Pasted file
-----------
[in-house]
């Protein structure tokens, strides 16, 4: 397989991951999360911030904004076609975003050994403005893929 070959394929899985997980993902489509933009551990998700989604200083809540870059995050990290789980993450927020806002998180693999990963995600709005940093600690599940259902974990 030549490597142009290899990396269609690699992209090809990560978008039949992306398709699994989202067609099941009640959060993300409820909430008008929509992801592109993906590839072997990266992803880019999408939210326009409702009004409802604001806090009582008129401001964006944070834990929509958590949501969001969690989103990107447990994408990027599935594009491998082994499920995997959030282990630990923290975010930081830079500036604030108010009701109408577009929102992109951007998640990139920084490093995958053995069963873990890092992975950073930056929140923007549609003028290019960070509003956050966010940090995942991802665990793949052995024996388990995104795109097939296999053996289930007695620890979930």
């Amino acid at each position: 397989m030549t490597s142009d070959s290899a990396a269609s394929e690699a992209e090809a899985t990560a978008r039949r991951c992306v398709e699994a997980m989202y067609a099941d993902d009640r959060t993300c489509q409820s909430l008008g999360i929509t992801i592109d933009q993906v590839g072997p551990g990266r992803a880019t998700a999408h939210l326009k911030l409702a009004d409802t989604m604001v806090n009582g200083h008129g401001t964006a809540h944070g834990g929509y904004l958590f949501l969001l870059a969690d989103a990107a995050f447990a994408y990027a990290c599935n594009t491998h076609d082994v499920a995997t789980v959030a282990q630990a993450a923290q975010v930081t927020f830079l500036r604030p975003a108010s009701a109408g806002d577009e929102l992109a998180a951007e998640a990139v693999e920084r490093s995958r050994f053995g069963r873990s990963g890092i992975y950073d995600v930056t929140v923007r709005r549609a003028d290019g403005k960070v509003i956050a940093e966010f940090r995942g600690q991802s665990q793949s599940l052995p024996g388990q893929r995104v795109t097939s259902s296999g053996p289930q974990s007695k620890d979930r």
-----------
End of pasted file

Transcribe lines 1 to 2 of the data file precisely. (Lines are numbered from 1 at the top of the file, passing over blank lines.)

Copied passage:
[in-house]
């Protein structure tokens, strides 16, 4: 397989991951999360911030904004076609975003050994403005893929 070959394929899985997980993902489509933009551990998700989604200083809540870059995050990290789980993450927020806002998180693999990963995600709005940093600690599940259902974990 030549490597142009290899990396269609690699992209090809990560978008039949992306398709699994989202067609099941009640959060993300409820909430008008929509992801592109993906590839072997990266992803880019999408939210326009409702009004409802604001806090009582008129401001964006944070834990929509958590949501969001969690989103990107447990994408990027599935594009491998082994499920995997959030282990630990923290975010930081830079500036604030108010009701109408577009929102992109951007998640990139920084490093995958053995069963873990890092992975950073930056929140923007549609003028290019960070509003956050966010940090995942991802665990793949052995024996388990995104795109097939296999053996289930007695620890979930």